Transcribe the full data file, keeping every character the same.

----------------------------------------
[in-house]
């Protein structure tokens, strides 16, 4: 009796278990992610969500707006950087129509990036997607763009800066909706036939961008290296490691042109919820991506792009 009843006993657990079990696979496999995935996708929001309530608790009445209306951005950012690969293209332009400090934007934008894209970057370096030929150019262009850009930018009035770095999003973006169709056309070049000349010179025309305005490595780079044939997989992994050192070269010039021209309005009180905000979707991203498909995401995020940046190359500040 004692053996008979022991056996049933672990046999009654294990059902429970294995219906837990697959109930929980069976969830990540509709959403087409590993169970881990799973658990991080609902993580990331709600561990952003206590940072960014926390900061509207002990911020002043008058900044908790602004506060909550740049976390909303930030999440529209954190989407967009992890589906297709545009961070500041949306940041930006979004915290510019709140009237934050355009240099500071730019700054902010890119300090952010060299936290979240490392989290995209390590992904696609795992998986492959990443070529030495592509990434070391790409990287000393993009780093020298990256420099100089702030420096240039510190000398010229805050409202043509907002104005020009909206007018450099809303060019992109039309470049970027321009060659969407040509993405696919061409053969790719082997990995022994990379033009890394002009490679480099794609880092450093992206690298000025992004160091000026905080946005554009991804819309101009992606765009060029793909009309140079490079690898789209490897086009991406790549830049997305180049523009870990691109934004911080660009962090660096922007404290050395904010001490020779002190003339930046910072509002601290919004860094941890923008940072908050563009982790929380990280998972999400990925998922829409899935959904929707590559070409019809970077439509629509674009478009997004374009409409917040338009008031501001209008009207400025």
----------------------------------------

[in-house]
């Protein structure tokens, strides 16, 4: 009796278990992610969500707006950087129509990036997607763009800066909706036939961008290296490691042109919820991506792009 009843006993657990079990696979496999995935996708929001309530608790009445209306951005950012690969293209332009400090934007934008894209970057370096030929150019262009850009930018009035770095999003973006169709056309070049000349010179025309305005490595780079044939997989992994050192070269010039021209309005009180905000979707991203498909995401995020940046190359500040 004692053996008979022991056996049933672990046999009654294990059902429970294995219906837990697959109930929980069976969830990540509709959403087409590993169970881990799973658990991080609902993580990331709600561990952003206590940072960014926390900061509207002990911020002043008058900044908790602004506060909550740049976390909303930030999440529209954190989407967009992890589906297709545009961070500041949306940041930006979004915290510019709140009237934050355009240099500071730019700054902010890119300090952010060299936290979240490392989290995209390590992904696609795992998986492959990443070529030495592509990434070391790409990287000393993009780093020298990256420099100089702030420096240039510190000398010229805050409202043509907002104005020009909206007018450099809303060019992109039309470049970027321009060659969407040509993405696919061409053969790719082997990995022994990379033009890394002009490679480099794609880092450093992206690298000025992004160091000026905080946005554009991804819309101009992606765009060029793909009309140079490079690898789209490897086009991406790549830049997305180049523009870990691109934004911080660009962090660096922007404290050395904010001490020779002190003339930046910072509002601290919004860094941890923008940072908050563009982790929380990280998972999400990925998922829409899935959904929707590559070409019809970077439509629509674009478009997004374009409409917040338009008031501001209008009207400025």